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SVM All Europe SRI Fund

SVM All Europe SRI Fund

Improving the responsibility of companies

Launched in 2006, this fund aims to achieve long term growth by investing in UK and European businesses that meet SVM's socially responsible criteria and where the current valuation offers an opportunity.

This Fund looks to improve corporate behaviour by using its influence as a shareholder in the most constructive way possible.

SVM All Europe SRI Fund

Improving the responsibility of companies

Launched in 2006, this fund aims to achieve long term growth by investing in UK and European businesses that meet SVM's socially responsible criteria and where the current valuation offers an opportunity.

This Fund looks to improve corporate behaviour by using its influence as a shareholder in the most constructive way possible.

Overview

Fund Objective

The Fund aims to achieve medium to long-term capital growth and to outperform the FTSE World Europe Index. It adopts a positive engagement approach toward investment and enters into meaningful dialogue with companies regarding social and environmental issues. Investments are made in European stocks and other permitted securities.

Approach

SVM All Europe SRI Fund invests in well-managed, attractively priced businesses while at the same time seeking to improve their awareness, reporting and impact on the environment, society and corporate governance (ESG).

Our fund, which can invest right across the market capitalisation spectrum, is perfectly positioned to take advantage of the host of investment opportunities that this presents. We aim to find “hidden gems” with a strong earnings profile. We take a private equity-style approach to analysing their intrinsic value and their prospects for long-term earnings growth.

Analysis and research on ESG performance is an integrated part of our investment approach. Our purpose with each investment in the portfolio is to drive activities and processes that will improve companies’ impact on the environment and society. Companies are scored on a range of ESG criteria (with certain industries excluded altogether). We then engage with company management and invest on the basis of clear evidence and ongoing potential for improvement.

Investing for ESG impact in these undiscovered opportunities, you will own a portfolio that is different to most other Pan-European equity funds, and will perform differently too. The fund is designed to access specific growth opportunities in improving companies in Europe while diversifying your Pan-European equity exposure away from mainstream investments and indices.

You can invest with confidence in a fund that not only capitalises on our ability to identify undiscovered investment opportunities but also maximises the opportunity to influence corporate behaviour for the benefit of both the environment and society.

Fund Details

Launch Date31 October 2006
BenchmarkFTSE World Europe Index
IA SectorEurope inc UK
Type of SharesAccumulation
XD Date31 December
Pay Date30 April
Fund Size£17.7m

Data as at 31/10/2020.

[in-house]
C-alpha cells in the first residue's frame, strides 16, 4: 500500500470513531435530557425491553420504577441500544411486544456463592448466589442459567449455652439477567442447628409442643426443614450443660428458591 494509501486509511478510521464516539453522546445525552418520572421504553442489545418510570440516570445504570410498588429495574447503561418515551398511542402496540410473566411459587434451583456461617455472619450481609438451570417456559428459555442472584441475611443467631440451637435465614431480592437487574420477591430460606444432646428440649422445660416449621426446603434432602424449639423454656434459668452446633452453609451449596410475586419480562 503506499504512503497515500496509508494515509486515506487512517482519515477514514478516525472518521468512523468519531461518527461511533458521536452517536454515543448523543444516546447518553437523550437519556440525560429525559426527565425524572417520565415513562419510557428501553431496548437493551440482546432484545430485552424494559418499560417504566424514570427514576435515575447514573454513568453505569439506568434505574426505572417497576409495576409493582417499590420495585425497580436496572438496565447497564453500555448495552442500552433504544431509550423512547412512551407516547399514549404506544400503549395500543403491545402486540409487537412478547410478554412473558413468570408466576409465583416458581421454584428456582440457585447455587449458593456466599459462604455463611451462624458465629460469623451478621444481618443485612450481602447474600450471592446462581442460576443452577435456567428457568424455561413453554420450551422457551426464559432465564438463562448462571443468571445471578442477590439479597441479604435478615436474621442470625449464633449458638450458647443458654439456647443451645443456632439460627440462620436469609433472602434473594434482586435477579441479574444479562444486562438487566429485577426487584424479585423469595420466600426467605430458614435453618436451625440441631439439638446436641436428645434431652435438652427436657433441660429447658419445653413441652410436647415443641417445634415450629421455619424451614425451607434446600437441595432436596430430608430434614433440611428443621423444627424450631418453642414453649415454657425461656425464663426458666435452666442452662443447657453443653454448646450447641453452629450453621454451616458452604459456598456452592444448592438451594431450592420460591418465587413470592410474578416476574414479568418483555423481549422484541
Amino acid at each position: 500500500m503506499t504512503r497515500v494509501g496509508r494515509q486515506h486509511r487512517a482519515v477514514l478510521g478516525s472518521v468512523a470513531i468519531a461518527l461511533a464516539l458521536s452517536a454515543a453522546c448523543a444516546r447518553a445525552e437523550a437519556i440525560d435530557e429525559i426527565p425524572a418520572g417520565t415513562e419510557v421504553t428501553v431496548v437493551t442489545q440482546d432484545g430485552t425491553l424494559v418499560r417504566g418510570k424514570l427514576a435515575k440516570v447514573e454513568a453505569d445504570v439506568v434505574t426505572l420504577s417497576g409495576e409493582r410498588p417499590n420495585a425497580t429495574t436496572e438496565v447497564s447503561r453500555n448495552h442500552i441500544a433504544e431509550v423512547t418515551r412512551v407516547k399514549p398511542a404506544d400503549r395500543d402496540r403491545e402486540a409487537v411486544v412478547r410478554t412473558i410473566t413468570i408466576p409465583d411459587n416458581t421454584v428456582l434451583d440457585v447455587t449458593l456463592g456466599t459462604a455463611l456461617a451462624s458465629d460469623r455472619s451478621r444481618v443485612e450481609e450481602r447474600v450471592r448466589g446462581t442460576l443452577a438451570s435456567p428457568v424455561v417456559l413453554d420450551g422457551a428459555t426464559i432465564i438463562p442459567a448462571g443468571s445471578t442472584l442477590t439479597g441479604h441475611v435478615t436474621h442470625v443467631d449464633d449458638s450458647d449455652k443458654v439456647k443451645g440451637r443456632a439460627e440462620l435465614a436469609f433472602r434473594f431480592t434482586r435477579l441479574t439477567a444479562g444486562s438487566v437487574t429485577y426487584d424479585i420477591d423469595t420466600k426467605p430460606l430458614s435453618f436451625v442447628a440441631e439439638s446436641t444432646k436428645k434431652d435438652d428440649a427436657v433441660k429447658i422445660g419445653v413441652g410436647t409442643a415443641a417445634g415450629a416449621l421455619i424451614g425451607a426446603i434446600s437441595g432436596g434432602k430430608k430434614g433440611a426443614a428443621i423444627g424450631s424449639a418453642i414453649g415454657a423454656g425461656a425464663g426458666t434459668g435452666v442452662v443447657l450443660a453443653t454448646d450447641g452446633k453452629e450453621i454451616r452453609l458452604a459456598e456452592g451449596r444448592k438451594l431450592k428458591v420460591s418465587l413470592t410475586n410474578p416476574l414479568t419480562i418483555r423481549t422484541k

Fund Managers

Neil Veitch
Global & UK Investment Director
14
Years at SVM
24
Industry Experience

Neil joined SVM in 2006 to manage the SVM UK Opportunities Fund. He is also lead manager of the SVM World Equity Fund and co manager of the SVM All Europe SRI Fund.

Prior to joining SVM, Neil was responsible for UK mid & small cap investments at Dutch merchant bank, Kempen Capital Management, where he also managed pan European mandates.

Academic Qualifications:
BA (Hons) Economics
MSc Investment Management

Professional Qualifications:

CFA

Hugh Cuthbert
European Investment Manager
14
Years at SVM
25
Industry Experience

Hugh is lead manager of SVM Continental Europe Fund and co manager of SVM All Europe SRI Fund.

Prior to joining SVM, he spent five years with Kempen Capital Management where he was responsible for the management of pan European equities.

Academic Qualifications:
BA Public Administration

Professional Qualifications:

ASIP

Portfolio

Risk Baskets

To help understand the overall balance of the portfolio, stocks are allocated to one of eight risk groups: defensive, cyclical, stable financial, unstable financial, consumer cyclical, oil & gas, mining and finally technology. Most of these groups are self explanatory but financials deserve some clarity. All financials are inherently unstable but in the main, Lloyd’s underwriters and General Insurers take less balance sheet risk, so are relatively more stable than Banks or Life Assurers.

Seeing the portfolio broken down into these categories allows an understanding of how aggressive or defensive the overall portfolio is, and where risk is being taken.

Synthomer5.9
Smurfit Kappa Group4.9
Alpha FMC3.7
CRH3.5
Forterra3.4
Nestlé5.2
Unilever5.2
Norcros4.5
Tesco 4.1
Jost Werke2.5
Uniphar6.4
Roche Holdings4.1
AstraZeneca 4.0
DCC4.0
Prudential4.5
AXA3.5
Onesavings Bank3.1
Lloyds Banking Group 1.9
Allianz1.5
SDL 3.7
Koninklijke Philips2.3
Creo Medical Group2.3
Barco1.4
Simec Atlantis Energy0.9

There are no holdings in this category

There are no holdings in this category

There are no holdings in this category

There are no holdings in this category

There are no holdings in this category

Portfolio Structure

As an unconstrained fund we invest in our highest conviction ideas irrespective of market capitalisation, country or sector. As a consequence The SVM All Europe SRI Fund portfolio will vary considerably from the benchmark index and from other funds that are in the same IA sector.

Top 10 Holdings (%)

Uniphar6.4
Synthomer5.9
Nestlé5.2
Unilever5.2
Smurfit Kappa Group4.9
Norcros4.5
Prudential4.5
Tesco 4.1
Roche Holdings4.1
AstraZeneca 4.0